I forgot to ask. workflow and worker. how do you decide how many workers are enough to run certain number of workflow.
You watch schedule_to_start latency metric. If it starts growing then the workers are not able to keep up.
I am still thinking on how to move from our state machine to workflow. As we are currenlty using Spring State Machine. So could that Spring state machine be a workflow or we just code it using plain Kotlin (in our case) and all external call (db, network etc) are activity in temporal?
It is possible to implement a workflow to represent a state machine. In some rare cases it makes sense. In the majority of the situations using plain Kotlin for orchestration and activities for external calls would make code much more simple.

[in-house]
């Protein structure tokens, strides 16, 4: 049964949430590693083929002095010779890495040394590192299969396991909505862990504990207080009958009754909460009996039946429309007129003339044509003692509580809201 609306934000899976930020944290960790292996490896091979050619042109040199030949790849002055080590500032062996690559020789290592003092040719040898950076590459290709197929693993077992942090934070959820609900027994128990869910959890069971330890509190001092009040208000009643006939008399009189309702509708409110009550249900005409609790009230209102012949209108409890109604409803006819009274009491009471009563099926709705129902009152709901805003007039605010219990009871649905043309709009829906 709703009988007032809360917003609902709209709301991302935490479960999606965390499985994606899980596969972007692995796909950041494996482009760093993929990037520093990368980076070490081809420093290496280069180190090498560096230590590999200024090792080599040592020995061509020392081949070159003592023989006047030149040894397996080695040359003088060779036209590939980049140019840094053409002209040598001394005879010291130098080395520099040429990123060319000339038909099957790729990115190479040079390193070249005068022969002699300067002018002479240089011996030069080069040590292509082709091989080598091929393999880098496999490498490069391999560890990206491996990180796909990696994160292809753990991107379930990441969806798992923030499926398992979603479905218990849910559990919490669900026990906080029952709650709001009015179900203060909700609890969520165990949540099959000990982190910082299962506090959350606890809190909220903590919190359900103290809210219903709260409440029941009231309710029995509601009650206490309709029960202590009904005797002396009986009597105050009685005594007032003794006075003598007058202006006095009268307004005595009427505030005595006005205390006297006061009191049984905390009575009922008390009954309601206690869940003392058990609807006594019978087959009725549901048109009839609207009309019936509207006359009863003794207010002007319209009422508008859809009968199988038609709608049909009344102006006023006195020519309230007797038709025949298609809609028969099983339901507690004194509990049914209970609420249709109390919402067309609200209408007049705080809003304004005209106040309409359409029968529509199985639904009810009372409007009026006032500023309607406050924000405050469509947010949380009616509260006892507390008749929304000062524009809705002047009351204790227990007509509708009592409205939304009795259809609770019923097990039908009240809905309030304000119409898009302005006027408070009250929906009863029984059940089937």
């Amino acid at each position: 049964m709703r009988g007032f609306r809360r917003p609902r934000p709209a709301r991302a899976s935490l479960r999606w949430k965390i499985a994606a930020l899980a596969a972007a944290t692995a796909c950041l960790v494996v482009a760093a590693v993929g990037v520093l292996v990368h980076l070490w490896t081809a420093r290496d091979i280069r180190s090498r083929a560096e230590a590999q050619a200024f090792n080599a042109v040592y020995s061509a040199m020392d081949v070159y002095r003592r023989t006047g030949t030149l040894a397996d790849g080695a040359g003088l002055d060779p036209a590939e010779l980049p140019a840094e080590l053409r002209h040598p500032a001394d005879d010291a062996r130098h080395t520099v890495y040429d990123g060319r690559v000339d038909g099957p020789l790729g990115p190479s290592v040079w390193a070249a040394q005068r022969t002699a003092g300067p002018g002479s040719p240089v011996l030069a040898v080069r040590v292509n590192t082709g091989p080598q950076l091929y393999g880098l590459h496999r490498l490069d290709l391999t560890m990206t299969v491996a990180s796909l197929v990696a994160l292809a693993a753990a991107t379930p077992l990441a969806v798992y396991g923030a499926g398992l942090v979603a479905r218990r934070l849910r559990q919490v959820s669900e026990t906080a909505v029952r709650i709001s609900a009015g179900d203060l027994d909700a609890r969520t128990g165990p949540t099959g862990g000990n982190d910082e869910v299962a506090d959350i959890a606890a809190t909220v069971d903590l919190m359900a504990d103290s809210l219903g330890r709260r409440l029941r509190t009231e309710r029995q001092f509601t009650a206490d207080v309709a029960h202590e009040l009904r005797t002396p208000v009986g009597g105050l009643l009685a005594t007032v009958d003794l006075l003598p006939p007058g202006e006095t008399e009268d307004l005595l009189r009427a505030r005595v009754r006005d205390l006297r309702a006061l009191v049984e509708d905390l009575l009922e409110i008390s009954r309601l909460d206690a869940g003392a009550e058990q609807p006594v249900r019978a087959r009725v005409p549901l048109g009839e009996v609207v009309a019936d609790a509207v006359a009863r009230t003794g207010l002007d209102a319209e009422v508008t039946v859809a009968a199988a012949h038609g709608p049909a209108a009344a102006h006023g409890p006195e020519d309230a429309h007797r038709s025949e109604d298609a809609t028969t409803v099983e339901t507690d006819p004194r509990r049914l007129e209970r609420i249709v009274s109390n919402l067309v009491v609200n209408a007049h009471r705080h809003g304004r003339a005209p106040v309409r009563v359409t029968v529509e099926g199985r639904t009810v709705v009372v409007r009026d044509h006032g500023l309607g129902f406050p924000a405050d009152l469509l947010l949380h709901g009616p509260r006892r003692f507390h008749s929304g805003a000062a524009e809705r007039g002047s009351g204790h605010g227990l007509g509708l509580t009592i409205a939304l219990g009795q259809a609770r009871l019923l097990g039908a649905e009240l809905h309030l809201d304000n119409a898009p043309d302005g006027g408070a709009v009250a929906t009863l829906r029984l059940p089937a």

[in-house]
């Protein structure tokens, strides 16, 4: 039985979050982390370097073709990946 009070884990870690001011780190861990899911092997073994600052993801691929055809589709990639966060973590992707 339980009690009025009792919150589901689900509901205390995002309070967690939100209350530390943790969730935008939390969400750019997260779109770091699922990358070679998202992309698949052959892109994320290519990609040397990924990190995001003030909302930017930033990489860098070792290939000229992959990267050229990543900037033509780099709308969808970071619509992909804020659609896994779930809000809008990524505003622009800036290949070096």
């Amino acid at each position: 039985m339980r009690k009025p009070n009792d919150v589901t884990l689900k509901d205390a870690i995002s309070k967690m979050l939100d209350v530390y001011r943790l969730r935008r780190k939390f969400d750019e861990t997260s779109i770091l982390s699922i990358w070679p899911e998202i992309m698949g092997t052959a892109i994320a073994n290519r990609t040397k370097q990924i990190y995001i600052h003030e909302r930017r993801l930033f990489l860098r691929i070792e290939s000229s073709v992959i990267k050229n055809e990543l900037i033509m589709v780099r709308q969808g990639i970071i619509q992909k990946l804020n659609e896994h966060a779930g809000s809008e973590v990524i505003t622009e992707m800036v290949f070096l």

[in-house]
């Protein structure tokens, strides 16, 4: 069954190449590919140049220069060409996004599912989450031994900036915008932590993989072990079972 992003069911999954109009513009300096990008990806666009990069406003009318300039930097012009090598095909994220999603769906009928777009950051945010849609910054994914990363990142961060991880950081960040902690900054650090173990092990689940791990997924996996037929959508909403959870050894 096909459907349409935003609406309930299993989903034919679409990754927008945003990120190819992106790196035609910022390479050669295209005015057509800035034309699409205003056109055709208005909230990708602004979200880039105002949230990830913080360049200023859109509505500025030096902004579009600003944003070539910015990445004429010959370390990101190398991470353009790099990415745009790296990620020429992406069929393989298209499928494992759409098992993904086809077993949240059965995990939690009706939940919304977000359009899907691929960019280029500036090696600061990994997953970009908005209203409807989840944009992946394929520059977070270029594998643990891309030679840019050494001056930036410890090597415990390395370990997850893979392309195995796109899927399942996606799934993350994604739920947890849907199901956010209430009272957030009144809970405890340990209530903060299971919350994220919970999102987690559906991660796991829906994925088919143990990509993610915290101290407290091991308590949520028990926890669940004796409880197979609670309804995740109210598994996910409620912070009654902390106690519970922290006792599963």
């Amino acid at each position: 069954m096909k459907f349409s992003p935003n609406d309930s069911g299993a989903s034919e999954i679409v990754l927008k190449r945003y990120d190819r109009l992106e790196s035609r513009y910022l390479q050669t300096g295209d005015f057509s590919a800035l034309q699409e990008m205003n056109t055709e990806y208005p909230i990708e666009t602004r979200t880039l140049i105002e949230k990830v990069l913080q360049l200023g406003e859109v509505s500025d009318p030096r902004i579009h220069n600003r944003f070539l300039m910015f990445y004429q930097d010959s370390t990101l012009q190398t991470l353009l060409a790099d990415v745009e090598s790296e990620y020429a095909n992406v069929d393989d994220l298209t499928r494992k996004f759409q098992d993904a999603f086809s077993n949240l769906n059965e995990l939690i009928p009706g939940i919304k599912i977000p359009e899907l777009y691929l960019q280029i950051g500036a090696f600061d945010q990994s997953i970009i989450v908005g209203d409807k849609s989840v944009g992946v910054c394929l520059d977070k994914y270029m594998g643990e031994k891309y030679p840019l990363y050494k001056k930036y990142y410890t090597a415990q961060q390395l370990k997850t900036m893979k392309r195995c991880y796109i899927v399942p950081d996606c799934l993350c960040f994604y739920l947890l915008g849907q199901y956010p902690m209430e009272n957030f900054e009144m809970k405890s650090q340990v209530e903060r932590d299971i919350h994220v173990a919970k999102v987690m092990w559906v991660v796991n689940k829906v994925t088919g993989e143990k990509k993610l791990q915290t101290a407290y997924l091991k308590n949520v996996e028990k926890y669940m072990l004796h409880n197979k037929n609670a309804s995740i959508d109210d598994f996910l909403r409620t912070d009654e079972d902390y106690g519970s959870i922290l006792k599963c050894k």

And I read that the workflows need to be registered on startup and then also worker needs to be restarted if there are changes to the workflows ?
Yes, workflows are registered at startup. Usually, it is not hard to enumerate all the implemented workflows during the startup phase. We will provide the Spring boot integration to simplify this, but for now it is your responsibility to perform the registration.
Yes, workers need to be restarted if workflow definitions changed. And the workflow definition must use Workflow.getVersion to ensure that the changes are backwards compatible.
It is also possible to implement the dynamic workflow loading, but I would start from a more simple approach first.